Management Topics

Aug 17, 2012

A recent history of Angus genetic predictions

In the modern age of Expected Progeny Differences (EPDs) and indexes, the American Angus Association (AAA) and its breeders have played a leadership role in adopting technology and rapid genetic change.

In the mid-1980s, basically all breed associations started their National Cattle Evaluation (NCE) programs to produce EPDs on their whole herd book. What their breeders did with the information differed greatly. Without a doubt, of the major breeds, Angus breeders were the first to pick up and run with these new tools. I remember this vividly while I was Extension livestock specialist from 1988 to 1993. By the early 1990s, most major breeds were still mired in the show ring, but many mainstream Angus breeders had already picked genetic predictions as their main selection tool. Arguably, some still applied a “show ring” type of philosophy towards the EPDs. What I mean by that is the ones who had just converted from the show ring still looked to yearly fads and extremes. Although performance fads still exist, most established performance breeders in all breeds have long term breeding goals.

What about the other breeds at the time? Among the major performance breeds of today, Red Angus was certainly extremely data oriented, but in 1994, it was only the 12th largest breed. Gelbvieh had been formed on performance principles but also was small. Simmental had critical mass but had taken a detour into the show ring. In the early days, it was Angus leading way!

AAA has long had the most aggressive carcass data collection program in the industry, so as a result, was far ahead of the other breed associations in terms of producing carcass EPDs. AAA embarked on aggressive ultrasound research efforts with Iowa State University in an effort to identify carcass characteristics earlier. This groundbreaking work allowed producers to identify the composition of yearling cattle, and preliminary ultrasound EPDs were released by 1999, followed soon by production runs. Based on new Beef Improvement Federation Guidelines, the ultrasound and carcass predictions for each trait would later be combined into one EPD. Over time, all major breeds would benefit from this technology by adopting the use of ultrasound.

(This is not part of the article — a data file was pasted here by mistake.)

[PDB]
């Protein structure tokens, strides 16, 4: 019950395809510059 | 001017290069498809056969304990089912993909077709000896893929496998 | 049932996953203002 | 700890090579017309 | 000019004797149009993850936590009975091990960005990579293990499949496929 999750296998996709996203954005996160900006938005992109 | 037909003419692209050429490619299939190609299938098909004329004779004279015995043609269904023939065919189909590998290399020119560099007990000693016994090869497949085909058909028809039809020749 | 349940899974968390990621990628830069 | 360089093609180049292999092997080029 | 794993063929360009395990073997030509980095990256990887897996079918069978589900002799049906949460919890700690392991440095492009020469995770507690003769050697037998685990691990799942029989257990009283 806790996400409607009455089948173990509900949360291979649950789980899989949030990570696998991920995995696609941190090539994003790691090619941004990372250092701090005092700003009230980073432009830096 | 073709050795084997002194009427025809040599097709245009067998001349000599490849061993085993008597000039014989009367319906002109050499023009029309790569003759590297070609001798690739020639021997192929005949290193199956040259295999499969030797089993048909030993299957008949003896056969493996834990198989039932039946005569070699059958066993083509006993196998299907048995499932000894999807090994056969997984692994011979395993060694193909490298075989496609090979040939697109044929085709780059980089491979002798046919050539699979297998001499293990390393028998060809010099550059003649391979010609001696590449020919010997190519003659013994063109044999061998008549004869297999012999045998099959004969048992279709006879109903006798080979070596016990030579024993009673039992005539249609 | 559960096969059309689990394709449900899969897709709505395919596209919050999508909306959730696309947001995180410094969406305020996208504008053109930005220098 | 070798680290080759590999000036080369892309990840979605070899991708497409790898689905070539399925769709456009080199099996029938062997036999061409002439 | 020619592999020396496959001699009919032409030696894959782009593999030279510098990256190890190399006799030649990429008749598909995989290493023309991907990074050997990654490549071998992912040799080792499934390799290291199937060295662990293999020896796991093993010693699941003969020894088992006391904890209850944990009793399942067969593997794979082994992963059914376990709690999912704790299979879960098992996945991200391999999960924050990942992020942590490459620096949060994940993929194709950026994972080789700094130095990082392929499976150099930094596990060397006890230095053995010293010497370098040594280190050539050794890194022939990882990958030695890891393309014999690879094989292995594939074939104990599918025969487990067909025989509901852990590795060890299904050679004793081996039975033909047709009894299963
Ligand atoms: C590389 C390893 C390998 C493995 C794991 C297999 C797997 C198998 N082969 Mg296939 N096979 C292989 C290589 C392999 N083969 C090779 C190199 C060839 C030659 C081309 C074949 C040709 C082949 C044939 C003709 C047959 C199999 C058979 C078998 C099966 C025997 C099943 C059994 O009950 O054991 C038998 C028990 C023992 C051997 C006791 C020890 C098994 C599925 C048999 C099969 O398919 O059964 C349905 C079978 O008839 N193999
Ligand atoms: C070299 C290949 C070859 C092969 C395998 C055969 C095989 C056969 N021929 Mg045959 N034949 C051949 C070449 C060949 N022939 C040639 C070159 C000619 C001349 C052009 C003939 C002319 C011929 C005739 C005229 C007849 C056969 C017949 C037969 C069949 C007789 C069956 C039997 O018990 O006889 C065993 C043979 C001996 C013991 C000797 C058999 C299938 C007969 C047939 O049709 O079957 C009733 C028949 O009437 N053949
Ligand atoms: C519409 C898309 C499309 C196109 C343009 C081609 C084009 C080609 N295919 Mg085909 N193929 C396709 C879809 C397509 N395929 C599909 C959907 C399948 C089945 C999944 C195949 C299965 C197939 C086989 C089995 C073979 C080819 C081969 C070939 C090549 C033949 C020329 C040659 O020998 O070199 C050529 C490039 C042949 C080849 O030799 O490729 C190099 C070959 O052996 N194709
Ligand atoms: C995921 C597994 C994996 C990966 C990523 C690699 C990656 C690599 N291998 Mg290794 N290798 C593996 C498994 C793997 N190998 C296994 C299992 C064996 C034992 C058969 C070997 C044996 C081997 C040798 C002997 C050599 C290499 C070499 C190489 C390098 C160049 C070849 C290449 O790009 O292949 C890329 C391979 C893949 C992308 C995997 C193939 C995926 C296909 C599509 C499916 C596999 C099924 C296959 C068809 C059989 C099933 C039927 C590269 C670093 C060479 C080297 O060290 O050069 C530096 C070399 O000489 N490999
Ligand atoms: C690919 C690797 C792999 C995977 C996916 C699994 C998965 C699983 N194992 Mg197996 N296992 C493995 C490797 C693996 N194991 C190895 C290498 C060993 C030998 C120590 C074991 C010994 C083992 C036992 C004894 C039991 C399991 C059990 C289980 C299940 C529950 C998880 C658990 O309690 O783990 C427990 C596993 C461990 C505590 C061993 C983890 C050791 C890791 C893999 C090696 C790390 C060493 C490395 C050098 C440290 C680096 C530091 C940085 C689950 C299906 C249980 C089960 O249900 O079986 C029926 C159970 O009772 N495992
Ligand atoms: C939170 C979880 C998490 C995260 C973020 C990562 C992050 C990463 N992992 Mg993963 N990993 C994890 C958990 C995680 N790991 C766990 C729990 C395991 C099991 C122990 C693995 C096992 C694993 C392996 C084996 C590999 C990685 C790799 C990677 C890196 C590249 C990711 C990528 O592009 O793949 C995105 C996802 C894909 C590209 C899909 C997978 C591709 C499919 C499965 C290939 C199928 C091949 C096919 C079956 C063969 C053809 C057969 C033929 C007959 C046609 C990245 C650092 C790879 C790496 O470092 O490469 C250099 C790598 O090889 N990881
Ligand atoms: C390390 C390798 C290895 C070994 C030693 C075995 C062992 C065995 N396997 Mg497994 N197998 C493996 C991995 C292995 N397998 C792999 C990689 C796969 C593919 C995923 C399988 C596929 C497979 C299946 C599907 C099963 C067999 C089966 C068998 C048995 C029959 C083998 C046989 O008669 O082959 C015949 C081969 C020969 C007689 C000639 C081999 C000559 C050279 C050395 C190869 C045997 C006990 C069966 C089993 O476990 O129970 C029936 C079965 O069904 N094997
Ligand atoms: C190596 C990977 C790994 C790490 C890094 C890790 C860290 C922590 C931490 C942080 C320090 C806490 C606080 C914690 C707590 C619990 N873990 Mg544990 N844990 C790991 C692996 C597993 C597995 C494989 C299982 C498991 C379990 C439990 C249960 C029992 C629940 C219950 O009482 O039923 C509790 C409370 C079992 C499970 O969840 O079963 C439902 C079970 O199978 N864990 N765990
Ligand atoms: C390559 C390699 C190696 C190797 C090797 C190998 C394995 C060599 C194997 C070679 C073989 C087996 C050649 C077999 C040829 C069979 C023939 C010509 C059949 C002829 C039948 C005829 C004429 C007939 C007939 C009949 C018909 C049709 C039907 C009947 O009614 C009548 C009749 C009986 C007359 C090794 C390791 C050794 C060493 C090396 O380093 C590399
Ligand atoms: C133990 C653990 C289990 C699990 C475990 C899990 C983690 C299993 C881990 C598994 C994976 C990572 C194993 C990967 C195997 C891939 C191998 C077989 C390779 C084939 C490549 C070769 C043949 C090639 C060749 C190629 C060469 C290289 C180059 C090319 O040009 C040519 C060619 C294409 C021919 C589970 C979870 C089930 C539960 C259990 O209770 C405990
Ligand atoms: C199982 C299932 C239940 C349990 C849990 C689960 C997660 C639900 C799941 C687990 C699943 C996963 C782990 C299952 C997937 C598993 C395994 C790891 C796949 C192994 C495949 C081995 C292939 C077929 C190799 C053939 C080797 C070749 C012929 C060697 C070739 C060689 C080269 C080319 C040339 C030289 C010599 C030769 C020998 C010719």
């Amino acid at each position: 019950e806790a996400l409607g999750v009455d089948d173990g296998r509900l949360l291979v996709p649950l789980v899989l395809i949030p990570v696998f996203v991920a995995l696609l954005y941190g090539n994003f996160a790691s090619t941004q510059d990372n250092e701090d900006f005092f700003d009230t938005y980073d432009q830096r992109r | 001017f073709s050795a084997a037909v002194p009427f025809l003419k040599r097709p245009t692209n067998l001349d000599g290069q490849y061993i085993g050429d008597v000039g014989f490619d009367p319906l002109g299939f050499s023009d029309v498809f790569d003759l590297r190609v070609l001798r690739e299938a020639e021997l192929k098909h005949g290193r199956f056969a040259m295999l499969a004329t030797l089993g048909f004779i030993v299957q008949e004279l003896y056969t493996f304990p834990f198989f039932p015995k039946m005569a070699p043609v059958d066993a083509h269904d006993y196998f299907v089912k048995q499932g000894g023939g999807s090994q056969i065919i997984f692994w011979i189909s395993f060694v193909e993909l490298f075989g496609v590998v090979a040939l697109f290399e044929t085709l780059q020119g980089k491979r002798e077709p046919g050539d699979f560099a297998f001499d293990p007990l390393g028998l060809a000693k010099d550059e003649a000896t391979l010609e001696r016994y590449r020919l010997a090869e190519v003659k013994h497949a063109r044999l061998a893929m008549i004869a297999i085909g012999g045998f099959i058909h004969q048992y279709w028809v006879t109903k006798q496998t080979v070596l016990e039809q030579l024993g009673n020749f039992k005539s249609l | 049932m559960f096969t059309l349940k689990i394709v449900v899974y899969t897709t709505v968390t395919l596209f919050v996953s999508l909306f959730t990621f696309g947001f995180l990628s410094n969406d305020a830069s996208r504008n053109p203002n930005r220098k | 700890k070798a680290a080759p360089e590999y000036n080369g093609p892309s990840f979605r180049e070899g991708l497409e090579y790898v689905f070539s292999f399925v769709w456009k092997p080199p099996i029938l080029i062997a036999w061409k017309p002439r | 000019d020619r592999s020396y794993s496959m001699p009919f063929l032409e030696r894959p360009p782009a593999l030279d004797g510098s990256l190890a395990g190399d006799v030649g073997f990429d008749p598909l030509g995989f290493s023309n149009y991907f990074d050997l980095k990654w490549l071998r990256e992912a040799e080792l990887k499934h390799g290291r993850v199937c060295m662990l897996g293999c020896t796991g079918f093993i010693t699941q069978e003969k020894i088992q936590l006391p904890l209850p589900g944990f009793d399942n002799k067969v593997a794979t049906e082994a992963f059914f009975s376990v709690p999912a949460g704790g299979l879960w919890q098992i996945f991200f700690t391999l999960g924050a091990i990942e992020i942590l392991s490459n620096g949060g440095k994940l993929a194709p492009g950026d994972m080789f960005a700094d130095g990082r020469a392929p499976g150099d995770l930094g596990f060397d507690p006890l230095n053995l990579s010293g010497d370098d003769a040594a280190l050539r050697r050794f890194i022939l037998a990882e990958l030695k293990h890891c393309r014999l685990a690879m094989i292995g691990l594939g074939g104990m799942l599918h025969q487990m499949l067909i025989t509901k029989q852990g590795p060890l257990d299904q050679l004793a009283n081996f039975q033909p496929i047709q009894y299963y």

AAA’s NCE has long been recognized within the industry for both quality and quantity of the EPDs produced. They have the largest database of 17 million head (vs. 9 million head in Simmental/Red Angus database), highest percentage AI to tie the database together, and routinely have more weaning weights reported than cattle registered, indicating a high level of complete contemporary group reporting. In 2001, years ahead of the next association to do so, AAA took their NCE in house, meaning they were producing the EPDs themselves instead of what was becoming a shaky model of having one of the universities do it. In November 2010, they would take this to an unprecedented level by running the EPDs every week, eliminating the need for interims. This took a tremendous amount of expertise and infrastructure, and allows breeders to get the most up to date and accurate EPDs possible at all times.

In an effort to make genetic selection easier, AAA embarked on an industry-leading quest to produce indexes. To make them the most meaningful to producers, they decided to express them in dollar values, i.e. an animal is $20 better for this index than the other. The $Value Indexes were released in 2003 for feedlot and terminal traits ($B, etc.). Realizing the importance of the factory, which is the cow, they released in 2004 Weaned Calf $Value and Cow Energy Value.

In 2007, AAA formed the wholly owned subsidiary Angus Genetics, Inc. (AGI) to service not only Angus producers with genetic analysis, research and genomics, but also analysis for other breeds. This company provides a wide variety of services, and is one of AAA’s higher profile arms. As part of servicing other breed associations, AGI incorporated an acrossbreed model to provide custom evaluation services for whatever kind of cattle would be in the breed’s data base. For Angus breeders in 2010, AGI produced what is so far the only feed efficiency EPD, residual average daily gain.

One of AGI’s biggest achievements was in 2009 when they released genomically enhanced EPDs. By using genomics, accuracy can be significantly enhanced, especially on young animals. Although genomics were first used just on carcass traits, they quickly expanded, so in the fall of 2011, all traits were genomically enhanced. Following the methodology blazed by Angus, other breeds like Simmental are now quickly catching up.

In summary, AAA and Angus breeders have a long reputation as early adopters of technology. At every turn, AAA seems to be doing something new and innovative. It is a compliment to their leadership that they have been willing to take risks in an effort to better serve their members and their customers. — Dr. Bob Hough

[Dr. Bob Hough has served as the executive vice president of the Red Angus Association of American and more recently as executive vice president of the North American Limousin Foundation from 2009 to early 2011. He is now a consultant, freelance writer and semiretired.]